There was never a golden age of the Brits

"The Brits were never a night of rock n’ roll chaos any more than a birthday party at the Hard Rock Café makes you Pete Doherty", says Jonathan Holmes

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If there is anything more tiresome than having to sit through the entire Brit Awards, it’s people moaning that they have lost their bite. Where is Jarvis Cocker invading the stage to annoy Michael Jackson? Where’s Geri Halliwell’s Union Jack dress? Where’s Chumbawamba?

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But the truth is, the Brits were never a night of rock n’ roll chaos any more than a birthday party at the Hard Rock Café makes you Pete Doherty. You’re not remembering a golden age of music: you’re remembering your life back when you were young and happy. You’re remembering five guys in jackets with guitars. Talk of its chaotic heyday sound like a dad dropping his son off at university.

“God we had fun back then… staying up late, drinking too much and you should have seen the hair! Anything could happen, literally anything. Someone could pour water over a politician, or the autocue could fail.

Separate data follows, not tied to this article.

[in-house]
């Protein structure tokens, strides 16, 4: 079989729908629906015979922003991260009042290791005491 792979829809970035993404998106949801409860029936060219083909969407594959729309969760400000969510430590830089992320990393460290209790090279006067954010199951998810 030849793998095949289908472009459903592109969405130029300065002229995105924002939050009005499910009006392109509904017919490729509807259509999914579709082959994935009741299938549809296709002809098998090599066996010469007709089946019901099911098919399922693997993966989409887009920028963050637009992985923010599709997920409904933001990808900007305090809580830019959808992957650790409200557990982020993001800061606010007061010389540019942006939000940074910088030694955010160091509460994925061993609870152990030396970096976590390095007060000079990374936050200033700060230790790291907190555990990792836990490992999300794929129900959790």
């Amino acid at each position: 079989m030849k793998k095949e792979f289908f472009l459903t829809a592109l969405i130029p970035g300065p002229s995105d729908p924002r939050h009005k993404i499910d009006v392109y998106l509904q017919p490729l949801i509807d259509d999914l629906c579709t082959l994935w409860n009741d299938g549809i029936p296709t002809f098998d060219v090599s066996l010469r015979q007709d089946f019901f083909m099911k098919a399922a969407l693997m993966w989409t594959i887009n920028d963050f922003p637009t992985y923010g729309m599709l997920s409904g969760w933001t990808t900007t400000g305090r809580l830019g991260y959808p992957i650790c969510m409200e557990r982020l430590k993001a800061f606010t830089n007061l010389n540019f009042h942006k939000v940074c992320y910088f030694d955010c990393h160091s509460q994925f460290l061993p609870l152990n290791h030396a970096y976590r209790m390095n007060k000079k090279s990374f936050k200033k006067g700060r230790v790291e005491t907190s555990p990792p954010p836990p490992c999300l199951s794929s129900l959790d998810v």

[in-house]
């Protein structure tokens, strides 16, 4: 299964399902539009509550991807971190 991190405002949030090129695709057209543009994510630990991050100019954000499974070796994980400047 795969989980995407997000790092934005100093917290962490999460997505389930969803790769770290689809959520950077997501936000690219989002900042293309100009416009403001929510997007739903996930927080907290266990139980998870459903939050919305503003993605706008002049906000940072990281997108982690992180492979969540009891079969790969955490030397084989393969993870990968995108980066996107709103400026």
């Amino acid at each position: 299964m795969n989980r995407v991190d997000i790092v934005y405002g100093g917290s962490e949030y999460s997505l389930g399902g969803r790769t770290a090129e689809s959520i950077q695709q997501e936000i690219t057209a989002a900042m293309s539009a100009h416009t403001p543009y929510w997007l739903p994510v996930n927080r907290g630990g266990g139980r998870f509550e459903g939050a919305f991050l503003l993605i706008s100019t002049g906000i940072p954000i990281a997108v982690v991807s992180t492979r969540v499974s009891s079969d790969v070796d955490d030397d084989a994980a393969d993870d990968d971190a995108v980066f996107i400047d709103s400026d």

“We listened to a lot of Oasis. Or Blur. Or was it Massive Attack?”

Surely if you want cultural insurrection, a televised chicken-dinner-and-free-bar awards show –sponsored by a credit card– isn’t the right place to look. The Brits are forever associated with ‘Cool Britannia’, an idiotic swagger that leads inevitably to the Millennium Dome. 

The idea that music has got more boring forgets that Simply Red triumphed two years in a row. Let’s look at the most successful Brits acts, helpfully provided by Wikipedia.

Robbie ‘Rudebox’ Williams is the king of the Brits. And hey kids! Look! It’s Dido! Matching the Beatles! 

And this is how it should be. There is nothing inherently wrong with reflecting the music people actually buy. We no longer have Top of the Pops and, with the rise of the Internet and recommendation software, we’re all trapped in our own personal echo chambers, only listening to what an algorithm has told us we will enjoy.

We’ve lost those weird neutral zones, where offbeat and mainstream music eye each other warily across the room. Without a reminder of what real, actual people (see: your father) enjoy, we’re all going to disappear up our own Spotify playlists. 

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The Brits were never really about chaos caused by drunk pop stars or “sticking it to the man”. They were a circus in the best possible sense: fun for the whole family.